An electric furnace uses electricity to push heated forced air through the ducts in your home. Electric units typically range from 10 to 50 kilowatts. It can take 18,000 watts for a unit to heat a standard-sized home. Compare these numbers to a gas furnace that needs less than 600 watts of electricity. Then, yes, in comparison, an electric furnace does use a lot of electricity.
Moreover, the amount of electricity usage will increase if you do not care for and clean the electric furnace properly. Even just one part of the unit not working correctly can create higher usage of electricity and longer run times.
Read more on our blog post, Does A Natural Gas Furnace Need Electricity?
Are Electric Furnaces Expensive To Run?
Electricity is more costly than gas or other fuel sources. The exact costs to run an electric furnace can fluctuate based on where you live, the size of your home, the type of unit you have, and the cost of electricity in your area. You can calculate the exact cost of using your electric furnace by multiplying the hours used per day, power consumption in watts, and the kilowatt per hour price.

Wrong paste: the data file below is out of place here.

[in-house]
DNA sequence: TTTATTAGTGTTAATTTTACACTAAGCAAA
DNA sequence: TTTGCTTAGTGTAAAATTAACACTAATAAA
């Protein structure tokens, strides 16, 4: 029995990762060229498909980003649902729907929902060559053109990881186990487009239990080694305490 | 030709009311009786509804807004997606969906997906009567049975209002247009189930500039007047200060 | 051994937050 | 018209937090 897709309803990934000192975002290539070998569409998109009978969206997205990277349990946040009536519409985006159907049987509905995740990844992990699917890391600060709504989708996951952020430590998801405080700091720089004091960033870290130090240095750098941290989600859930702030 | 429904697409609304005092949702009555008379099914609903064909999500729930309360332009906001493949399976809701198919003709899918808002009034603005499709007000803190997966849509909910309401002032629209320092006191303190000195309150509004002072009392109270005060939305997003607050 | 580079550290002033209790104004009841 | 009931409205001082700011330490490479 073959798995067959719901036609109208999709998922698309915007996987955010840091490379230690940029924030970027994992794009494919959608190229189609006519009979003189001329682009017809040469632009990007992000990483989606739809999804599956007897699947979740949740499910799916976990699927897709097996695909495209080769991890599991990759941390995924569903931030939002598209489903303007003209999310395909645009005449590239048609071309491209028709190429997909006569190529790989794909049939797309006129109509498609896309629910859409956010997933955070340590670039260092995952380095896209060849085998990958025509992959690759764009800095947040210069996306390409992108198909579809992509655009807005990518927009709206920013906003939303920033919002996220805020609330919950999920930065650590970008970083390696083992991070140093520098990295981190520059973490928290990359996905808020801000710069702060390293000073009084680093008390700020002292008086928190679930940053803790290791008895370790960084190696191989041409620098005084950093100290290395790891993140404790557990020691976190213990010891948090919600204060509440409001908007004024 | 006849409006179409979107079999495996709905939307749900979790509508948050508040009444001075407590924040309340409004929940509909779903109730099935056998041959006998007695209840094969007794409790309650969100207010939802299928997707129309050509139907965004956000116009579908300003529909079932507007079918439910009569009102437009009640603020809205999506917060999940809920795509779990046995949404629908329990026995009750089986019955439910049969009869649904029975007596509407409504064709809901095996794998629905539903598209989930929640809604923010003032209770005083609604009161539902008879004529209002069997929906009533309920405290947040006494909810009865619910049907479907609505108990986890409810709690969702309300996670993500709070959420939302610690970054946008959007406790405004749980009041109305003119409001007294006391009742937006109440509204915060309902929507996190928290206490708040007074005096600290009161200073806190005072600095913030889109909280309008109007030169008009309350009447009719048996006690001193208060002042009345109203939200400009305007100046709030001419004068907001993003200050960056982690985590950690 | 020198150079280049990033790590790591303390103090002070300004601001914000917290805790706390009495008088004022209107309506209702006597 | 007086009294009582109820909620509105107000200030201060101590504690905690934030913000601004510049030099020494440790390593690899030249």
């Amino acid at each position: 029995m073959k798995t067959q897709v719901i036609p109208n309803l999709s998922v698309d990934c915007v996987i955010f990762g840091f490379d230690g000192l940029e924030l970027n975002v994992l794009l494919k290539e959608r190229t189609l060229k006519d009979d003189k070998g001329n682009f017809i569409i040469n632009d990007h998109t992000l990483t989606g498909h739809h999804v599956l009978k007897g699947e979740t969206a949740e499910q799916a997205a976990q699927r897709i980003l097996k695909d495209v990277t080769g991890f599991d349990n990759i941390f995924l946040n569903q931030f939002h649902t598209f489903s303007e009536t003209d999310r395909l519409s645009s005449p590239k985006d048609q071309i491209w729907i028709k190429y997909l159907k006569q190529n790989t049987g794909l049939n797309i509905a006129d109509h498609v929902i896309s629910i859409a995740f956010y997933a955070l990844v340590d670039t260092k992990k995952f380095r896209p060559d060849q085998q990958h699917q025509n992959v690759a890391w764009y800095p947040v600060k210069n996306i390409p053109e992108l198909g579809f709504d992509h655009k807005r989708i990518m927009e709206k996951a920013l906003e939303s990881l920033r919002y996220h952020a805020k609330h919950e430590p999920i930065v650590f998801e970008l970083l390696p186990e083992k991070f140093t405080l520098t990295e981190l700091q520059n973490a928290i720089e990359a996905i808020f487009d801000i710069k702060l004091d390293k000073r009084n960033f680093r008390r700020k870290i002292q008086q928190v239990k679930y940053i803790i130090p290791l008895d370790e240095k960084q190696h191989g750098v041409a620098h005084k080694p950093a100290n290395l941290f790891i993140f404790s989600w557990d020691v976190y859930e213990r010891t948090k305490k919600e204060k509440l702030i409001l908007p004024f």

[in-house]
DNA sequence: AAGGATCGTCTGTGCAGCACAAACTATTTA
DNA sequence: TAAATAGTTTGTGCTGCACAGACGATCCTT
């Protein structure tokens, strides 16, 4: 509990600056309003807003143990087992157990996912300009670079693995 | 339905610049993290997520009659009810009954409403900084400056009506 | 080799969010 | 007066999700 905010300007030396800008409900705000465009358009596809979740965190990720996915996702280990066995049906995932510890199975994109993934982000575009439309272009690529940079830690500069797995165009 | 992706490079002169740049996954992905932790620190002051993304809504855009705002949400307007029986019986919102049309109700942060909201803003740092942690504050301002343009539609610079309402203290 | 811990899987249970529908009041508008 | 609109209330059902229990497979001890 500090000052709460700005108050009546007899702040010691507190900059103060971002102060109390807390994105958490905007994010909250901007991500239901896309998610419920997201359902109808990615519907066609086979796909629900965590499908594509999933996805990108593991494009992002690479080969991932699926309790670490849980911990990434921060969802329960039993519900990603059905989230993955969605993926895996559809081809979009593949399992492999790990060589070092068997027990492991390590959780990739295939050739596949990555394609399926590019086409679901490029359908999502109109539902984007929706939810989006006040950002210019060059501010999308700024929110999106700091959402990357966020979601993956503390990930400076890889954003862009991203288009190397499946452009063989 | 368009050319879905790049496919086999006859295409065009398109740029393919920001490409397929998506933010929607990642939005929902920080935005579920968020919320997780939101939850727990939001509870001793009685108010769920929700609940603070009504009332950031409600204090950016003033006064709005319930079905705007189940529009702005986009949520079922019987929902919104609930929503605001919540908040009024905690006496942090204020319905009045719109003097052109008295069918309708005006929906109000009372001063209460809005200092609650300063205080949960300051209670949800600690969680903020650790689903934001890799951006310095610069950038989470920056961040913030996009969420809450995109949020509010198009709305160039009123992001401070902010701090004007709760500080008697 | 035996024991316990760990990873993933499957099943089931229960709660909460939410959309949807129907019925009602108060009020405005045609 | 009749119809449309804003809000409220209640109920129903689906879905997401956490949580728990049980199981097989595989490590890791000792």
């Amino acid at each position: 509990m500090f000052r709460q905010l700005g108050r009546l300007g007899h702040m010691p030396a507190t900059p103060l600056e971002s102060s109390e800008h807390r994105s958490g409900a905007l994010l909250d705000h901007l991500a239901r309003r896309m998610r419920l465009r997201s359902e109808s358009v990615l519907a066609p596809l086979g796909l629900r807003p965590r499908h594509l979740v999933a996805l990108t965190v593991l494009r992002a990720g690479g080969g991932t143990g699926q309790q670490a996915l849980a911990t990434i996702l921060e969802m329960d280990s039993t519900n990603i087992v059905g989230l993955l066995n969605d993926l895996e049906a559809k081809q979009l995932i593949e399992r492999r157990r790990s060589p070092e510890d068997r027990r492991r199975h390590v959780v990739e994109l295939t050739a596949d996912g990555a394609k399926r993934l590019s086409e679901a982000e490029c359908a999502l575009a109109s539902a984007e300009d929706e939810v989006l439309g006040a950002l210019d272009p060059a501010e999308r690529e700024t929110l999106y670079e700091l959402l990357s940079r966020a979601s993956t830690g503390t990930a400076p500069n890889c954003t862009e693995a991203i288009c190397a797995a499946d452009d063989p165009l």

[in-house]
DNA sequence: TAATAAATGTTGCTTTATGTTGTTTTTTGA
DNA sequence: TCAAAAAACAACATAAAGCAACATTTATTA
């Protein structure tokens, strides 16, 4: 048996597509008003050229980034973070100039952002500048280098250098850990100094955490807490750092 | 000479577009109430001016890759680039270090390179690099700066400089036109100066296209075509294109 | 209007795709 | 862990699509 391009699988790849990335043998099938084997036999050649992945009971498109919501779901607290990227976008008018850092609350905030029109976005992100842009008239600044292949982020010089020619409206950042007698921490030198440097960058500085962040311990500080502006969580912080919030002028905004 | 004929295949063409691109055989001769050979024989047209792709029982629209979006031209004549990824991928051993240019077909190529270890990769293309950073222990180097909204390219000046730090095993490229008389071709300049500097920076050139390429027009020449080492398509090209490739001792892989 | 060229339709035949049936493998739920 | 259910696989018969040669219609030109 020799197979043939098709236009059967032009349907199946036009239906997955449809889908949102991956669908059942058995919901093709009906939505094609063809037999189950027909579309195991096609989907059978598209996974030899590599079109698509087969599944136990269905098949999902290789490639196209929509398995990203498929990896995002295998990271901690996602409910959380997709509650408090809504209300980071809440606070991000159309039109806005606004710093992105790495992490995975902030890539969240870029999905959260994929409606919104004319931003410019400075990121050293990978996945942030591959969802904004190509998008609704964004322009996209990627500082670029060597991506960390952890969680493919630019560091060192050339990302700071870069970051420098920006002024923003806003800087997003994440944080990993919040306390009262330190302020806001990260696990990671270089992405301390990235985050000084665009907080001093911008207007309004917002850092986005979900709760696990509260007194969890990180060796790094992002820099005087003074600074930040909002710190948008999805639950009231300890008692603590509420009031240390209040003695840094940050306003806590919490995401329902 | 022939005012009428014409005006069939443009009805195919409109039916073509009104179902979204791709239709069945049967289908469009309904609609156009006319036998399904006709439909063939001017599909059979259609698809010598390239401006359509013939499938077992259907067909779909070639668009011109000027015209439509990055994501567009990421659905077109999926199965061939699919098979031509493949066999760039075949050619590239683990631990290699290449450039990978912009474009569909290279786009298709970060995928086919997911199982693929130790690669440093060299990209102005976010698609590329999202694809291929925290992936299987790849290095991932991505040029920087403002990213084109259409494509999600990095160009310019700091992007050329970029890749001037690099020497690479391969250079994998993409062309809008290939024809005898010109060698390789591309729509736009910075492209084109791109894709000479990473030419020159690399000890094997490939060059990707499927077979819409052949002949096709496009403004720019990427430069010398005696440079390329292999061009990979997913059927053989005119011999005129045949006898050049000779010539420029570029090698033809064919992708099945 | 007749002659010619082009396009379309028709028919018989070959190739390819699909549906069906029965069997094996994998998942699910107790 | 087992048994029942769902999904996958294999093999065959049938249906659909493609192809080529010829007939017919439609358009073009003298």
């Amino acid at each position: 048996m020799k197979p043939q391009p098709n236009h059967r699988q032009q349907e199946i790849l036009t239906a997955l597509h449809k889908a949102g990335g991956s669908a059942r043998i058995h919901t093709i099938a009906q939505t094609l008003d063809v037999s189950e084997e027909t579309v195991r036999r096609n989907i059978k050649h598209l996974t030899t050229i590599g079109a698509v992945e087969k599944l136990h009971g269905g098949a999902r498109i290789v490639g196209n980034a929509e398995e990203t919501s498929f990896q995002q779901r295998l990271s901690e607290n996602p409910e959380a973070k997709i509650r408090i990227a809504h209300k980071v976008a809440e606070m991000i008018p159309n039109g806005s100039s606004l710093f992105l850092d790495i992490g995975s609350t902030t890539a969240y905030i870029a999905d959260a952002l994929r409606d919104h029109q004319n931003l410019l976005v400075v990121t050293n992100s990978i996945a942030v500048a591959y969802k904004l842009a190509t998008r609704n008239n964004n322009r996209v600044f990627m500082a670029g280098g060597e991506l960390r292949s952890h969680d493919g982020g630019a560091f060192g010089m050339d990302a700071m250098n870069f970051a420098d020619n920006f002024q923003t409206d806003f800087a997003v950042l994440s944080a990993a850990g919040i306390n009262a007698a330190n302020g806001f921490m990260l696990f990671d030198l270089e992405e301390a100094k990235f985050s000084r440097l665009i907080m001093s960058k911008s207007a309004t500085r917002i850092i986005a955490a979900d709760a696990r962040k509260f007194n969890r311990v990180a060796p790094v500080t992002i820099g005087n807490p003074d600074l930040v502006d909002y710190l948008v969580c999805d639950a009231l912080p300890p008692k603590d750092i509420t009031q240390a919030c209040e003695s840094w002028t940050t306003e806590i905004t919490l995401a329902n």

On average, you will spend $2,600 per year to run an electric furnace. Gas furnaces cost around $1,800 per year to run, but these units often require more repairs and have a shorter lifespan. There are advantages behind the higher use costs of electric furnaces. For example, the costs of installation and setup tend to be lower and electric units provide far more safety.
Electric furnaces do require annual maintenance. This check-up includes a thorough cleaning, and at other times, a full tune-up. Without yearly service, you are looking at more repairs and issues with your furnace. These issues ultimately lead to higher costs of running your furnace. A well-maintained furnace can have a lifespan of up to 30 years and with little to no need for repairs.
Electric furnaces do use more electricity than gas units and have higher run costs. On the other hand, the installation of electric units is easier and cheaper, and the safety of electric units is higher. We hope you found this article insightful when it comes to your electric furnace and its needed maintenance.
Are you interested in taking your furnace to the next level? Have a look through our blog post, How Much Does It Cost To Add A Humidifier To Your Furnace?